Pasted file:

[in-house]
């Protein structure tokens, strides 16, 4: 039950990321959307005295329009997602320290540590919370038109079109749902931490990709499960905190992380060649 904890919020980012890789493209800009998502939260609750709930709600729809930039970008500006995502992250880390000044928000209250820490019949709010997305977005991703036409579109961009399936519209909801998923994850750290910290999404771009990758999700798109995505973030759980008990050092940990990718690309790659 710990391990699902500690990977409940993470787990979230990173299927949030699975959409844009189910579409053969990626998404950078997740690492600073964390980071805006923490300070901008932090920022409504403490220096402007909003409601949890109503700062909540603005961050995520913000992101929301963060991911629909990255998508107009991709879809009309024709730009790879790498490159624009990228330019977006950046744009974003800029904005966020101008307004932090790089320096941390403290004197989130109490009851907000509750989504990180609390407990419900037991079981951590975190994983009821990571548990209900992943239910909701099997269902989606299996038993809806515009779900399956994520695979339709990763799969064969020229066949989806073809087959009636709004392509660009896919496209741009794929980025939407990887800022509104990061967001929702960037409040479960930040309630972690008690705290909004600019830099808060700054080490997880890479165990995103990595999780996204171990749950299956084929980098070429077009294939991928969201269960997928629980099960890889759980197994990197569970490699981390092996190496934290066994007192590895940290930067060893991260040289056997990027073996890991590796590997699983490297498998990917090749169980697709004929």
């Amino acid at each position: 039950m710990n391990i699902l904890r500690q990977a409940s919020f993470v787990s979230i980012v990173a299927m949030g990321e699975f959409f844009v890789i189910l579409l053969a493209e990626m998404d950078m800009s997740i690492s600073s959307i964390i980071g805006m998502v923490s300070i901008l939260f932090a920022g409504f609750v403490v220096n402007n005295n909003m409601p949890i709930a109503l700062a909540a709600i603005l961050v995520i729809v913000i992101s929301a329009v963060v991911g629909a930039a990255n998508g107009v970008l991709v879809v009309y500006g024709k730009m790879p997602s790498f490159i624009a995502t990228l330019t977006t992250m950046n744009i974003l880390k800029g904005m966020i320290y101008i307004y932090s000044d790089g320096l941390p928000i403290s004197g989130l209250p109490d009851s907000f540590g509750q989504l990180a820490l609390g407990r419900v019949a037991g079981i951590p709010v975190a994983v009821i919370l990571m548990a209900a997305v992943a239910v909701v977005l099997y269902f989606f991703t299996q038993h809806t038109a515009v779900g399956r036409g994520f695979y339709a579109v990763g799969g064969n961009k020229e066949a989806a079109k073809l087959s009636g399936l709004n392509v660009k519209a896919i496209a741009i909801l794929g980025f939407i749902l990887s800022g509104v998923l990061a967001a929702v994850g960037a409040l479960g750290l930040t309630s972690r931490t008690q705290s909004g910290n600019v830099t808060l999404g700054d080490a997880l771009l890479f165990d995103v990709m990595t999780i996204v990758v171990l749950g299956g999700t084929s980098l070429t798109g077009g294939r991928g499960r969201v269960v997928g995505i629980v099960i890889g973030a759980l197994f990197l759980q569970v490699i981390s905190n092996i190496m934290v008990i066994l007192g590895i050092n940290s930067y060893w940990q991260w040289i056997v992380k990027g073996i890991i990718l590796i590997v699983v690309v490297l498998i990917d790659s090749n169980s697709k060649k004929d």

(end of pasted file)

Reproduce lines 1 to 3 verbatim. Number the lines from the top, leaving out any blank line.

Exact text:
[in-house]
């Protein structure tokens, strides 16, 4: 039950990321959307005295329009997602320290540590919370038109079109749902931490990709499960905190992380060649 904890919020980012890789493209800009998502939260609750709930709600729809930039970008500006995502992250880390000044928000209250820490019949709010997305977005991703036409579109961009399936519209909801998923994850750290910290999404771009990758999700798109995505973030759980008990050092940990990718690309790659 710990391990699902500690990977409940993470787990979230990173299927949030699975959409844009189910579409053969990626998404950078997740690492600073964390980071805006923490300070901008932090920022409504403490220096402007909003409601949890109503700062909540603005961050995520913000992101929301963060991911629909990255998508107009991709879809009309024709730009790879790498490159624009990228330019977006950046744009974003800029904005966020101008307004932090790089320096941390403290004197989130109490009851907000509750989504990180609390407990419900037991079981951590975190994983009821990571548990209900992943239910909701099997269902989606299996038993809806515009779900399956994520695979339709990763799969064969020229066949989806073809087959009636709004392509660009896919496209741009794929980025939407990887800022509104990061967001929702960037409040479960930040309630972690008690705290909004600019830099808060700054080490997880890479165990995103990595999780996204171990749950299956084929980098070429077009294939991928969201269960997928629980099960890889759980197994990197569970490699981390092996190496934290066994007192590895940290930067060893991260040289056997990027073996890991590796590997699983490297498998990917090749169980697709004929």
């Amino acid at each position: 039950m710990n391990i699902l904890r500690q990977a409940s919020f993470v787990s979230i980012v990173a299927m949030g990321e699975f959409f844009v890789i189910l579409l053969a493209e990626m998404d950078m800009s997740i690492s600073s959307i964390i980071g805006m998502v923490s300070i901008l939260f932090a920022g409504f609750v403490v220096n402007n005295n909003m409601p949890i709930a109503l700062a909540a709600i603005l961050v995520i729809v913000i992101s929301a329009v963060v991911g629909a930039a990255n998508g107009v970008l991709v879809v009309y500006g024709k730009m790879p997602s790498f490159i624009a995502t990228l330019t977006t992250m950046n744009i974003l880390k800029g904005m966020i320290y101008i307004y932090s000044d790089g320096l941390p928000i403290s004197g989130l209250p109490d009851s907000f540590g509750q989504l990180a820490l609390g407990r419900v019949a037991g079981i951590p709010v975190a994983v009821i919370l990571m548990a209900a997305v992943a239910v909701v977005l099997y269902f989606f991703t299996q038993h809806t038109a515009v779900g399956r036409g994520f695979y339709a579109v990763g799969g064969n961009k020229e066949a989806a079109k073809l087959s009636g399936l709004n392509v660009k519209a896919i496209a741009i909801l794929g980025f939407i749902l990887s800022g509104v998923l990061a967001a929702v994850g960037a409040l479960g750290l930040t309630s972690r931490t008690q705290s909004g910290n600019v830099t808060l999404g700054d080490a997880l771009l890479f165990d995103v990709m990595t999780i996204v990758v171990l749950g299956g999700t084929s980098l070429t798109g077009g294939r991928g499960r969201v269960v997928g995505i629980v099960i890889g973030a759980l197994f990197l759980q569970v490699i981390s905190n092996i190496m934290v008990i066994l007192g590895i050092n940290s930067y060893w940990q991260w040289i056997v992380k990027g073996i890991i990718l590796i590997v699983v690309v490297l498998i990917d790659s090749n169980s697709k060649k004929d």